It takes a village to end poverty and empower leaders
“Simula pa noong maliit ako, kami ay hinubog sa saka,” recalls Gary Castañares. (Since I was small, I was brought up to be a farmer.)
A 39-year-old farmer from Sultan Kudarat, he once thought that farming was a dead end; and that due to falling profits and the rising costs of chemical fertilizers and pesticides, it would not be enough to support his four growing children.
“Akala ko, wala na’ng ibang paraan, titigil na nga ako sa pagsasaka,” said Castañares. (I thought that there was no other way, I would have to stop farming.)
Gary noticed that not only was his harvest on his two-hectare farm decreasing, his farm had more pests, despite all his hard work.
He found hope, however, when Community Organizers Multiversity (COM) started to carry out an agriculture climate adaptation program in his village, with support from Oxfam.
Gary and other farmers joined the program where, over a three-month period, they learned about the impacts of climate change and new farming practices such as the use of fish culture and the planting of Palauan - a plant that can withstand severe weather changes. They cultivated new crops and practiced techniques on a communal field, giving them the chance to experiment with minimal risk.
Today, not only can he provide for his family, Gary now also helps teach his fellow farmers how to maximize their crop yields using organic farming techniques.
“Excited po ako sa organic farming dahil sa nakikita kong mababawasan na po yung gastos namin sa mga chemical na fertilizer,” explained Gary. (I am excited with organic farming because I see how it reduces our costs from using chemical fertilizer.)
Now, Gary uses vermicast as organic fertilizer and 20 kilos of rice seeds for his half a hectare. In the past, he needed one sack of rice seeds using chemical fertilizer.
Gary saw how reducing costs meant greater profit, and he also had the added benefit of knowing that his products were safe and chemical-free.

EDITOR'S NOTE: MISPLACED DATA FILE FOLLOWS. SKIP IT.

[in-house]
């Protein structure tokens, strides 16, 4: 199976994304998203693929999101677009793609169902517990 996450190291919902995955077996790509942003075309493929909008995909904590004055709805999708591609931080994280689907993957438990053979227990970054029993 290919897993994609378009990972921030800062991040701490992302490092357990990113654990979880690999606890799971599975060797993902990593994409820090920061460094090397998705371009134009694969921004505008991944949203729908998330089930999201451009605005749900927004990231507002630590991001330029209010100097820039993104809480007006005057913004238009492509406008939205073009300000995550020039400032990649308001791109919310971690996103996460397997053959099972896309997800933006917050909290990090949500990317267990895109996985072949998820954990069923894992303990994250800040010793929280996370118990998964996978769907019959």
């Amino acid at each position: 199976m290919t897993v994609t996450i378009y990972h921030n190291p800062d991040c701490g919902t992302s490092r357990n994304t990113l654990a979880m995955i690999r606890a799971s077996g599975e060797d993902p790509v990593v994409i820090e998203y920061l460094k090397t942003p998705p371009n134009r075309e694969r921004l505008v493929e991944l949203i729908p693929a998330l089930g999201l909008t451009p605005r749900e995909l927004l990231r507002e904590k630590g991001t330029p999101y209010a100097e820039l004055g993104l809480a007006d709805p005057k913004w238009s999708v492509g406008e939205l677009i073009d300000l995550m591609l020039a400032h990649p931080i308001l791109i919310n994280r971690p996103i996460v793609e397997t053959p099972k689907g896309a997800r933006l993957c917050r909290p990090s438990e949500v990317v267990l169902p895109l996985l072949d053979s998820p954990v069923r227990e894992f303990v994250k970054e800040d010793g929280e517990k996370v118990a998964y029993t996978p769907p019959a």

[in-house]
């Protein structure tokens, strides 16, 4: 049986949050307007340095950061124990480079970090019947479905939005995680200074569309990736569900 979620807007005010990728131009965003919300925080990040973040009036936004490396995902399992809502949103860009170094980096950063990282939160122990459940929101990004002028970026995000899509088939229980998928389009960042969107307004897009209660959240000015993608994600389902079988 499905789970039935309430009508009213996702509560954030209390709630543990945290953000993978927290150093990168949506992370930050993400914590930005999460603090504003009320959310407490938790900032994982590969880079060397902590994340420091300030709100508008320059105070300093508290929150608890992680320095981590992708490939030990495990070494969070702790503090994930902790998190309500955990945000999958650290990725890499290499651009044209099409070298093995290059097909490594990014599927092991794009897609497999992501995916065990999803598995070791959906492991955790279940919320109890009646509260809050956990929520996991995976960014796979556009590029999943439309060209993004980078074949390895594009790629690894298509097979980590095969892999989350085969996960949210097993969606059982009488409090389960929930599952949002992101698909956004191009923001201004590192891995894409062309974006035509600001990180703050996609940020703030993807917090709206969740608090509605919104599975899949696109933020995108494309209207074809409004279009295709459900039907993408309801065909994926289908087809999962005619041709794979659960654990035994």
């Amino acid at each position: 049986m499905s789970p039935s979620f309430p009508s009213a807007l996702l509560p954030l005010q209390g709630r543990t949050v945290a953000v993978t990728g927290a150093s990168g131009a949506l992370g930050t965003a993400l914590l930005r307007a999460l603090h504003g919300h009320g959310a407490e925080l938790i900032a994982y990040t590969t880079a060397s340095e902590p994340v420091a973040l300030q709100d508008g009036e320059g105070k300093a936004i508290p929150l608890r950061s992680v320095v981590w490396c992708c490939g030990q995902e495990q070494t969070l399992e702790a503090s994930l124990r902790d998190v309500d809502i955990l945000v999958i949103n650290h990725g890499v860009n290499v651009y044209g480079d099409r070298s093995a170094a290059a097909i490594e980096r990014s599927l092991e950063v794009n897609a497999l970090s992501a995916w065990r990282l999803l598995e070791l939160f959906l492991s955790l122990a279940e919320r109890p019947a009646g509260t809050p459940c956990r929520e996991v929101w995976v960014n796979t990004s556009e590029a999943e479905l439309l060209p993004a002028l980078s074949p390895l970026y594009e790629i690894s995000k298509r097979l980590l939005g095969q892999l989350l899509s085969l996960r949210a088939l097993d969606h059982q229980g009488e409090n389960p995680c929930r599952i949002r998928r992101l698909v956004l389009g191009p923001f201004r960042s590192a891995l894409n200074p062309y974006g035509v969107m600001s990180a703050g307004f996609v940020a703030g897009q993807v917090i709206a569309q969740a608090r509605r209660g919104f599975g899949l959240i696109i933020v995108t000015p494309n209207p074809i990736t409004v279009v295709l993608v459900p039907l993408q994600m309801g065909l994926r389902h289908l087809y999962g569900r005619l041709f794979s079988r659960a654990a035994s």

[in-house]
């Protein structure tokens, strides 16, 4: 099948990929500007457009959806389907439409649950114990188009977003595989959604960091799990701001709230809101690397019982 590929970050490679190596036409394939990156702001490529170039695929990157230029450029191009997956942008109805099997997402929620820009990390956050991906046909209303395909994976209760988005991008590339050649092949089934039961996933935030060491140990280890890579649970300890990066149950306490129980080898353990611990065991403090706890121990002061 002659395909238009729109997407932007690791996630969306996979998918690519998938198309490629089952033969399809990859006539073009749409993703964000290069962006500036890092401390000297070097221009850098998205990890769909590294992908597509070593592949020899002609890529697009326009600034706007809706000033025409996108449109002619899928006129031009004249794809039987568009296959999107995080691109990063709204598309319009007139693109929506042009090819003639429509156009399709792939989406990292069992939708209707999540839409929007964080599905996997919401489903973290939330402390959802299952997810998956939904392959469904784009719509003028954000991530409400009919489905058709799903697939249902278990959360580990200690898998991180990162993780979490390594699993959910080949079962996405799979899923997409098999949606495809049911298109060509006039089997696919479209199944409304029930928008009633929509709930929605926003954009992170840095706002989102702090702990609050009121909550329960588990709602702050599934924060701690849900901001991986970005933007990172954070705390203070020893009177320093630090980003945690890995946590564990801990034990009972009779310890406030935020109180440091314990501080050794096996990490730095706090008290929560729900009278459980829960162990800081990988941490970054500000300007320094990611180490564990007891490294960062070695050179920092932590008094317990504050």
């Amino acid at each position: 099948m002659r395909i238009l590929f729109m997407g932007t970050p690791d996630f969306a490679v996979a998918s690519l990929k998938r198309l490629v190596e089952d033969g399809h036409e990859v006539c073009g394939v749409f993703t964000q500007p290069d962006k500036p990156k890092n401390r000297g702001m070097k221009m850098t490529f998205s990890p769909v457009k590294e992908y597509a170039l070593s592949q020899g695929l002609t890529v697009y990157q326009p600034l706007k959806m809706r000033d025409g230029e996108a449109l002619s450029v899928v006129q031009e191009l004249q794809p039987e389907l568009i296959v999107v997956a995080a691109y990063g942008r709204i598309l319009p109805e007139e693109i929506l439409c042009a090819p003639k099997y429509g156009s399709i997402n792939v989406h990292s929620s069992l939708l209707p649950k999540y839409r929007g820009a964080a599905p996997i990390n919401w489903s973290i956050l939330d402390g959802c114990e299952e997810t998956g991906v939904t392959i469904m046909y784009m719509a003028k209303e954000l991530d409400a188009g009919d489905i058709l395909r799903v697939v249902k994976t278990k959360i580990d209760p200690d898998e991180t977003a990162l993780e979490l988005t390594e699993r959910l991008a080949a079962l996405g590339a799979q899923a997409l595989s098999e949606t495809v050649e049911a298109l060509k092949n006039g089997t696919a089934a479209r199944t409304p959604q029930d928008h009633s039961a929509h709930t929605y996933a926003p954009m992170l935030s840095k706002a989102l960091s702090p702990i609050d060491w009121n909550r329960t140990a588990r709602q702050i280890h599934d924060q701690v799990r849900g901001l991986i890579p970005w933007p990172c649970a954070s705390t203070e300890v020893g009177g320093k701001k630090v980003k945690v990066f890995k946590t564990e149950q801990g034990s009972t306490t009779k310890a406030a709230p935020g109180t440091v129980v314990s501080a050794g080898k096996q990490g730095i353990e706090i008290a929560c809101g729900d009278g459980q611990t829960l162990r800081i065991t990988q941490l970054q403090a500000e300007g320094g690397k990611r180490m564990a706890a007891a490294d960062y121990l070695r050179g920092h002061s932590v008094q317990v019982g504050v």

“‘Pag nag-promote tayo ng organic farming, nakakatulong din tayo sa ating environment dahil wala po tayong gagamiting chemicals po.” (When we promote organic farming, we help our environment because we don’t use chemicals.)
Exploring new opportunities
In Salcedo, Eastern Samar, Efipanio Pagad, a 51-year-old fisherman affectionately known as “Mang Panyong”, lost all the tools of his trade when Typhoon Yolanda struck in November 2013 - including his fishing nets, boat, and paddle.
With the help of Oxfam’s cash-for-asset-recovery program, he was able to rebuild his house and support his family. Mang Panyong and other fisherfolk were paid a living wage in exchange for clearing debris from critical mangrove areas.
They were later trained how to plant mangroves, properly collect propagules and wildlings, as well as how to nurture them and monitor their survival.
“We’re excited to start the mangrove nursery. We can grow our own seedlings and sell it. We will build the nursery with native materials. We will be paid for the work also. That’s additional income to our family for now,” said Mang Panyong.
Poverty and risk
The plight of Gary and other farmers in Sultan Kudarat, as well as of Mang Panyong and other fisherfolk in Samar, are no different from Filipinos all over the country who live in poverty and face daily hazards.